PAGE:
There are lots of spectacles to see on the streets of Pakistan when you visit. One I came across again and again in nearly every city is chicken chargha. This dish consists of whole chickens cooked on vertical spits around a charcoal grill.
I’ve visited dozens of mosques around the world in my travels. As is customary, you must remove your shoes when you visit. As I walked around the wet, rainy courtyard completely barefoot, I couldn’t help but admire the architecture and the precision of the designs carved into its walls.
Gurda Champ Shop
Along with Kacha Hall Road, another fantastic place to explore daily life in Lahore is nearby Beadon Road. Like on Kacha Hall Road, you’ll find a number of electronics shops along the narrow and bustling street. But there are also lots of places to grab quick and delicious snacks.
Shahi Hammam Royal Baths
Throughout my twelve-day trip through Pakistan, there was one dish I kept seeing everywhere: paya. Paya is a meaty stew made from goat legs and goat brains in a savory broth. You can find this delicacy almost everywhere in Pakistan, but it’s a specialty in Lahore. My guides throughout my trip told me I should wait until Lahore to try it, and I’m so glad I did.
The leg meat had been slow-cooked for a long time, which left it tender, buttery, and practically falling off the bone. But my favorite element of the paya was the brains. They were simultaneously spongy, creamy, and buttery, and went down so easily. Grabbing them with the naan and allowing it to soak up the gravy was one of the most incredible flavor experiences I had in Pakistan. Of all the things you must do in Lahore, Pakistan, eating paya is near the top of the list!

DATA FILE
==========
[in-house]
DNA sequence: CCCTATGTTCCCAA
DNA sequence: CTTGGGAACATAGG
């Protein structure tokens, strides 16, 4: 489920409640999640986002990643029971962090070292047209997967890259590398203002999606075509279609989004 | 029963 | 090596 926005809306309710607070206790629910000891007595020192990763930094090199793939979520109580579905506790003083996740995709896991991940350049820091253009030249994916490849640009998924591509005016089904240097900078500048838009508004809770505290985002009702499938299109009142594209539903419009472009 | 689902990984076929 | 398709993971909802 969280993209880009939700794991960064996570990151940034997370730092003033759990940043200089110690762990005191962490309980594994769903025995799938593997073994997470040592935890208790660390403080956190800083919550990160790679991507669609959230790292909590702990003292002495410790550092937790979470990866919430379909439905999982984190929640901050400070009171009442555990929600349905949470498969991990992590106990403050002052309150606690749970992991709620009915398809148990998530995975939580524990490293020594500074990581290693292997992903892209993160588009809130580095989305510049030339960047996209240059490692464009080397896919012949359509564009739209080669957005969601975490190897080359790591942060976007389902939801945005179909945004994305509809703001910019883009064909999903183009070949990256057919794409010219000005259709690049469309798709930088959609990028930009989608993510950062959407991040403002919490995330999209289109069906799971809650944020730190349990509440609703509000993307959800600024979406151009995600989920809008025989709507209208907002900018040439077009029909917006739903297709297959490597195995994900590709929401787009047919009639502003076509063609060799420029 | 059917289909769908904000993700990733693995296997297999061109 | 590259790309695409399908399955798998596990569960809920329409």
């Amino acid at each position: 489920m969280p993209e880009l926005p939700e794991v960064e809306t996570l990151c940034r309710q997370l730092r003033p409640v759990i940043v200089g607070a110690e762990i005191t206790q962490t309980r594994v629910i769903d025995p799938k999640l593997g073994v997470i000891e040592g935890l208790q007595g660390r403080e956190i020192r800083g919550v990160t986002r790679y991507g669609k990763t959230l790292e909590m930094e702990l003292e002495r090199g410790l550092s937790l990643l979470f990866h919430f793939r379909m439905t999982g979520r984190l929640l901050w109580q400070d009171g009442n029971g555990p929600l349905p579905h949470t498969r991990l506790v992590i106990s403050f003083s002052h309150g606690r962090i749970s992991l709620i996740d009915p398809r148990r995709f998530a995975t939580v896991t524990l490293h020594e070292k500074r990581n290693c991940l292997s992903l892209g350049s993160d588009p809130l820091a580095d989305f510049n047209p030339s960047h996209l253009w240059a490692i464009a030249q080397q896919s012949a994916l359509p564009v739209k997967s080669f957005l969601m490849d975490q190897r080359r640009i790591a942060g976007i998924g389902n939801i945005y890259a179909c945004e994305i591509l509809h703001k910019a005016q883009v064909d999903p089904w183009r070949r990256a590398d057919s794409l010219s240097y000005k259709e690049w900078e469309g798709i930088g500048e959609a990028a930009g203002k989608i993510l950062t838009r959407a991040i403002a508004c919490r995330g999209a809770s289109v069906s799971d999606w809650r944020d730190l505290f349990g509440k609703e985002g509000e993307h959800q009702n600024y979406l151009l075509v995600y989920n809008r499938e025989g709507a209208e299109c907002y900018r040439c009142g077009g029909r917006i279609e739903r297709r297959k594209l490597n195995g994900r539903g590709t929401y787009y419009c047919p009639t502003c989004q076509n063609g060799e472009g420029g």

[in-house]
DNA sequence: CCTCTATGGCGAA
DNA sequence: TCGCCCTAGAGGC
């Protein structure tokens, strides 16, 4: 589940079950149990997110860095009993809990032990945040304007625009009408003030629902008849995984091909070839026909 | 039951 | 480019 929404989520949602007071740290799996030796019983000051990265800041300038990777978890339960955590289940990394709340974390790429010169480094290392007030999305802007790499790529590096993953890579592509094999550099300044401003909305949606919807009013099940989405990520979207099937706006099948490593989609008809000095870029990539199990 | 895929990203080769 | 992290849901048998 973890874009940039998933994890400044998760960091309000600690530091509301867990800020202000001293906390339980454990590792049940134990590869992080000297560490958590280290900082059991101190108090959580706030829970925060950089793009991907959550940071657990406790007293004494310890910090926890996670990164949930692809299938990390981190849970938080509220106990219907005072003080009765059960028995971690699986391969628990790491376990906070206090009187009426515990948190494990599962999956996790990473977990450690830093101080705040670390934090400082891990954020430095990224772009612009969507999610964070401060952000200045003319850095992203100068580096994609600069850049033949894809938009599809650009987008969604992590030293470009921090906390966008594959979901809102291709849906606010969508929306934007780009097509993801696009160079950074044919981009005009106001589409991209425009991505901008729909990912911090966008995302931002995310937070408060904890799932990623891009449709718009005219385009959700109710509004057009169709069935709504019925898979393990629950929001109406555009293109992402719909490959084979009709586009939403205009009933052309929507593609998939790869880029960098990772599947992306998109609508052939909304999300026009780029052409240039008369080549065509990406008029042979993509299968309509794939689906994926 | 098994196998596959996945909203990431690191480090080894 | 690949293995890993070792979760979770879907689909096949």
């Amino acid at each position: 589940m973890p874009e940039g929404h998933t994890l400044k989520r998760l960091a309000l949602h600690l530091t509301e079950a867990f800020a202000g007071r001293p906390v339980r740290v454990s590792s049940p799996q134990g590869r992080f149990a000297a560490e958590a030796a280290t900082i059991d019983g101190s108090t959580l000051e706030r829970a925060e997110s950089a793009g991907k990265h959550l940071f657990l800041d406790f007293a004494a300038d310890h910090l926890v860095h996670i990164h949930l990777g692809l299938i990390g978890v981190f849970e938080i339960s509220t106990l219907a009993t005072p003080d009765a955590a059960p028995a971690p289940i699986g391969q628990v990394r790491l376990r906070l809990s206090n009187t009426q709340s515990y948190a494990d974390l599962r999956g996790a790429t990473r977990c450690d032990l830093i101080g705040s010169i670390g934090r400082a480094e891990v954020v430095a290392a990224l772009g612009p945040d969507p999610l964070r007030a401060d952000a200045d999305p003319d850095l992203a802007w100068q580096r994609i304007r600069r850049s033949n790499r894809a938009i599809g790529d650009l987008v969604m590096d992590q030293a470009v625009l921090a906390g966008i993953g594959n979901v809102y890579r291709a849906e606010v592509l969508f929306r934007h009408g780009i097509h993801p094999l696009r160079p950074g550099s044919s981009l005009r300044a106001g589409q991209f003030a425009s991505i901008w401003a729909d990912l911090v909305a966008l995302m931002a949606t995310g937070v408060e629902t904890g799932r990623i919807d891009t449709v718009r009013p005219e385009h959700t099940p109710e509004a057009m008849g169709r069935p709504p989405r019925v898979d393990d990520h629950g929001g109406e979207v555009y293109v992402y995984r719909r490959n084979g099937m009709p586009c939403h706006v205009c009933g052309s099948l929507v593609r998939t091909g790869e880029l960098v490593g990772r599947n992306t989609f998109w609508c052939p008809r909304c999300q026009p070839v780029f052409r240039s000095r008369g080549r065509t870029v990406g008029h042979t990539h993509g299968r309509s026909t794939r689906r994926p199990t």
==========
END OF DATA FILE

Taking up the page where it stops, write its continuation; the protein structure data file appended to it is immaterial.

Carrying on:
I loved the light and spicy chana dal and the tasty, ghee-rich chicken dal. Adding raita added a minty flavor and creamy consistency to the dishes, and the salad served as a crisp, fresh palate cleanser!
No trip to South Asia is complete without having some biryani. This complex, layered rice dish comes in seemingly dozens of regional variations and is one of my favorites. To try some in Lahore, head over to Waqas Biryani House along Kacha Hall Road.
It reminded me of my time in Chandni Chowk in Delhi, easily the most tightly-packed location I’ve ever visited in my life! Everywhere I looked, I saw customers carrying televisions and computers on their shoulders.
King Chargha House
If you’ve followed my blog or YouTube channel for a while, you’ll probably know that pani puri is my favorite South Asian snack of all-time. These little, crispy balls of leavened flour usually come filled with potatoes, chickpeas, onions, various chutneys, and jaljeera water. It makes for one of the most mind-blowing flavor and texture combinations I’ve ever experienced in my life! They go by many names throughout the region, including fuchka and golgappa.
The history of Lahore dates back to ancient times. By the Middle Ages, it had been controlled by the Hindu Shahis, Ghaznavids, Ghurids, and Delhi Sultanate. That was followed by the Mughal Empire from the 16th to 18th centuries and the Sikh Empire in the early 19th century. It then became the capital of British Punjab during the British Raj and later was instrumental in the independence of both India and Pakistan.
Wazir Khan Mosque
Pir Mansoor Colony